As calls for the chancellor to apply some fiscal stimulus grow, do we really want more public spending?

Number 11 Downing Street Ahead Of Wednesday's Budget
Source: Getty

Scott Corfe, director at the Centre for Economics and Business Research, says Yes.

The UK economy is set to slow drastically over the coming quarters, with the Centre for Economics and Business Research expecting GDP growth to decline from about 1.5 per cent this year to less than 0.5 per cent in 2017. A recession – at least a couple of quarters of declining output – will be difficult to avoid. Indicators suggest the economy performed terribly in July. In such circumstances, policymakers need to do all they can to support jobs and industry. The Bank of England has cut interest rates and expanded quantitative easing, but monetary policy cannot do all the heavy lifting. Government needs to start doing its fair share to prevent a recession, which means announcing a fiscal expansion in the form of lower taxes and spending in areas such as housing and infrastructure. The fiscal deficit is high and should not be allowed to burgeon, particularly to the point where it reaches the psychologically important £100bn per year mark. But to not do any fiscal loosening in the current circumstances makes little sense.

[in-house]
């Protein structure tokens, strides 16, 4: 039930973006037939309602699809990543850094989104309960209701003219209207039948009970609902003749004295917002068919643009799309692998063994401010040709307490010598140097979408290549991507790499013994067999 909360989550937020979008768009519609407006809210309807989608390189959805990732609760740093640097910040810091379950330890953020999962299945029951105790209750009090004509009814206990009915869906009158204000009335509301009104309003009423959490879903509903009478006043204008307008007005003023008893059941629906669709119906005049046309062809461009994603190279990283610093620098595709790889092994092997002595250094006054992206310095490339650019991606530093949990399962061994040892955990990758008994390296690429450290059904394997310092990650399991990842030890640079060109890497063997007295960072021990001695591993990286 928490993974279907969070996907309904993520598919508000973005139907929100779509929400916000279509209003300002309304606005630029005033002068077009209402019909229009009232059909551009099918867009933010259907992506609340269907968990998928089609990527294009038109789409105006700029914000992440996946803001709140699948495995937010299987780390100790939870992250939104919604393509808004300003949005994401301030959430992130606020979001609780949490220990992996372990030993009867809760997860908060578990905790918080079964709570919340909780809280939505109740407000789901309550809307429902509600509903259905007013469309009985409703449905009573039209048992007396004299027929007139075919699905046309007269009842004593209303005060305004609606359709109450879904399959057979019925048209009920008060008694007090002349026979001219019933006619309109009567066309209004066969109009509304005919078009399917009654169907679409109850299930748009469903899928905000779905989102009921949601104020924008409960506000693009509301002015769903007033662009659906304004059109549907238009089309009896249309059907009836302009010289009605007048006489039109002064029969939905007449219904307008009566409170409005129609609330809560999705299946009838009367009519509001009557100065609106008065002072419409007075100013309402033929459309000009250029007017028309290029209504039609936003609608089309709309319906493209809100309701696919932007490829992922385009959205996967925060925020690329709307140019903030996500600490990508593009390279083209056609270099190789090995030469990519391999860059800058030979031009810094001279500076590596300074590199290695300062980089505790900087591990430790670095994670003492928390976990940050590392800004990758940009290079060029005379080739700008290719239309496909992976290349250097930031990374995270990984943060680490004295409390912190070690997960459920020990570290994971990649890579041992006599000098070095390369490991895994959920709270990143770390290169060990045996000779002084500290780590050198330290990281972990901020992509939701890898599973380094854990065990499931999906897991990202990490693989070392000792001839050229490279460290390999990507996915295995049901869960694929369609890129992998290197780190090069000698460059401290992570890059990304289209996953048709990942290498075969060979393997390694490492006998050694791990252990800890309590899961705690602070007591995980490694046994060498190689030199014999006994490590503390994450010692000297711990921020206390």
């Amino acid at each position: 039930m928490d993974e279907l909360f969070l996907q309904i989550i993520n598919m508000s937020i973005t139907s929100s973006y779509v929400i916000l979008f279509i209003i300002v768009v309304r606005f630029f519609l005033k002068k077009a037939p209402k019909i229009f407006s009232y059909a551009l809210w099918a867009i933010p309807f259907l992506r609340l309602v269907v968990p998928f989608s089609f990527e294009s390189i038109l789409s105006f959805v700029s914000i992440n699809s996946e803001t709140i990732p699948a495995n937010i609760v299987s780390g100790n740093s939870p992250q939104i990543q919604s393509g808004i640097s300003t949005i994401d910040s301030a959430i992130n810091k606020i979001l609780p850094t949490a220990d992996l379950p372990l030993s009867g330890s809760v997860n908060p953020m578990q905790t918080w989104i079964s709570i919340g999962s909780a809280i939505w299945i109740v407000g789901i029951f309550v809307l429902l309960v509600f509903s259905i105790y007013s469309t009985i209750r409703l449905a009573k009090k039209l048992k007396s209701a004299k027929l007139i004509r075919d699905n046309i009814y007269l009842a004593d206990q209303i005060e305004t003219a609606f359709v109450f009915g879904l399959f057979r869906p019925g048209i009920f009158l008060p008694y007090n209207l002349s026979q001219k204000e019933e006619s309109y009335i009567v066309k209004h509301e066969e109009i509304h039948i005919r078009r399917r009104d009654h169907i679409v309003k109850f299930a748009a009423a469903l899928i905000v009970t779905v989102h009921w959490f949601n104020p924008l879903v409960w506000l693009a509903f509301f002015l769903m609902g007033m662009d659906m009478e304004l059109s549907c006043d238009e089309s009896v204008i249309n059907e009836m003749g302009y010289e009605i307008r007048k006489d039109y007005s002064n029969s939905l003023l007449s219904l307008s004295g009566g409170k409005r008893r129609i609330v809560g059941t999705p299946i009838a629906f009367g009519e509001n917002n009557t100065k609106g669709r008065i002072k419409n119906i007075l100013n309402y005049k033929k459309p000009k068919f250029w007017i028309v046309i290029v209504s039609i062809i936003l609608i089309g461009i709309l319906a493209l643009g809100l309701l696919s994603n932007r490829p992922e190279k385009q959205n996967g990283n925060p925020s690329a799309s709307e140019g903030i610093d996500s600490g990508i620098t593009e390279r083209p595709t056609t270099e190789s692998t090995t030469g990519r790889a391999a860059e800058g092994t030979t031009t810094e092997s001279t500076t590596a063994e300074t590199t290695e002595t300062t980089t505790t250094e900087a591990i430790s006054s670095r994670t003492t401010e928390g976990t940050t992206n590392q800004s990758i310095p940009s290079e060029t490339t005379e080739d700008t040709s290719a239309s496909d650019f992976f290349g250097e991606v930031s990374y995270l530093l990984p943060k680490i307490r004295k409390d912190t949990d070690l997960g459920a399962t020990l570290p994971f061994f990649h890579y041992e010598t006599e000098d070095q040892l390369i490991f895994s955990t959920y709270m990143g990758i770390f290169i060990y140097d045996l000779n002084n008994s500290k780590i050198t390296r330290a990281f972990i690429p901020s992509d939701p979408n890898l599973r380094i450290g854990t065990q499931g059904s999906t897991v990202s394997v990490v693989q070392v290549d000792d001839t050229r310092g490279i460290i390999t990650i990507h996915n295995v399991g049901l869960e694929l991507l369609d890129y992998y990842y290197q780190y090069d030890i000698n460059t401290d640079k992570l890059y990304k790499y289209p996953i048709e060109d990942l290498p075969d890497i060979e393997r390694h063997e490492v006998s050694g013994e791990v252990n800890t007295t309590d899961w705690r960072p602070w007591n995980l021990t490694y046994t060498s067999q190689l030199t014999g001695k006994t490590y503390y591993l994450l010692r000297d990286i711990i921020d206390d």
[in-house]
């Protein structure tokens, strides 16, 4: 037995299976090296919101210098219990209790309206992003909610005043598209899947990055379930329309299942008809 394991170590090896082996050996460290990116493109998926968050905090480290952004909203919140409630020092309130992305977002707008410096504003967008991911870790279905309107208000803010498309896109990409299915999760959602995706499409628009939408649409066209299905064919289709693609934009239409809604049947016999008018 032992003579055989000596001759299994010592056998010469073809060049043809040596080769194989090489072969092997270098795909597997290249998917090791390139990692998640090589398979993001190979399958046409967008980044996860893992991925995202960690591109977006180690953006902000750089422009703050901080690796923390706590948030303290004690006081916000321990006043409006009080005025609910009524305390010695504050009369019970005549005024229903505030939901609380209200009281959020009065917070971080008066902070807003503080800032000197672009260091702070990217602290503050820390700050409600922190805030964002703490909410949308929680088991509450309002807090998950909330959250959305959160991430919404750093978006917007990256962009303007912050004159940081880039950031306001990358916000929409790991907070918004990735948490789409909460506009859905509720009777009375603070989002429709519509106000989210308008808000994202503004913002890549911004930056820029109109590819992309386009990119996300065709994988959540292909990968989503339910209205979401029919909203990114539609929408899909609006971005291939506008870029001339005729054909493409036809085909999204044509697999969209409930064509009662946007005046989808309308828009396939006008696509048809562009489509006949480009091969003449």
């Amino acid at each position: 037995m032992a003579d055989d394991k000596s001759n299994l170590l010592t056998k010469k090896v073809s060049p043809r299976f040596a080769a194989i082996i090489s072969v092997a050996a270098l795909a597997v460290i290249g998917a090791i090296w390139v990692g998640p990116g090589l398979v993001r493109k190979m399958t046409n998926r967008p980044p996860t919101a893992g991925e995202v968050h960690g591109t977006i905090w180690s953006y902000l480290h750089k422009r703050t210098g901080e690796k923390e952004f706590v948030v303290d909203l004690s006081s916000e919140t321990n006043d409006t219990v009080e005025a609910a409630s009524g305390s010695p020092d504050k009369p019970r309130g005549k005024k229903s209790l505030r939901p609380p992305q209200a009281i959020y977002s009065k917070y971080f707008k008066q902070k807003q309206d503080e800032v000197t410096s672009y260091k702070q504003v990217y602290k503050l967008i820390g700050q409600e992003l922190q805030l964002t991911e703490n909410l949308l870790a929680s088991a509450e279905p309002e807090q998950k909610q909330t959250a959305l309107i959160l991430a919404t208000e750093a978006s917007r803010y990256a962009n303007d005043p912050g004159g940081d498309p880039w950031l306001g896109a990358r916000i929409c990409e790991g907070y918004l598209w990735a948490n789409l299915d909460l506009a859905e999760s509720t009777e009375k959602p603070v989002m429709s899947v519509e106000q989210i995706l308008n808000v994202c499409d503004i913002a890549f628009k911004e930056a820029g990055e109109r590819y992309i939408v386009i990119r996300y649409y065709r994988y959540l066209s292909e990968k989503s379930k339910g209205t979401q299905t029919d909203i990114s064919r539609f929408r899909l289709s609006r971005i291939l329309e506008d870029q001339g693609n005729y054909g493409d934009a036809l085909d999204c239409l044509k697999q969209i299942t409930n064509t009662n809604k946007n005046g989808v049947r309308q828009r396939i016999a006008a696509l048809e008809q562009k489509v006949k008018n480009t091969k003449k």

Sam Bowman, executive director of the Adam Smith Institute, says No.

More public spending is unlikely to stimulate the economy, but a larger deficit may well depress private sector investment. Government spending only boosts growth if the central bank is incompetent and unable to ease monetary policy. But, as we saw last week, the Bank of England is ready, willing and able to – so there is little case for fiscal policy. While there may be a case for government spending on new infrastructure in a cost-benefit analysis, there is not a macro case. Government borrowing comes out of funds that would otherwise be available to the private sector, starving business of investment. Even if we did think that some kind of fiscal stimulus was desirable, government spending would still not be the best way to do it. Research by Christina Romer, chairwoman of President Obama’s Council of Economic Advisers, and her husband found that tax cuts raise GDP far more than extra spending. If we did all become Keynesians tomorrow, we should be tax-cutting Keynesians.

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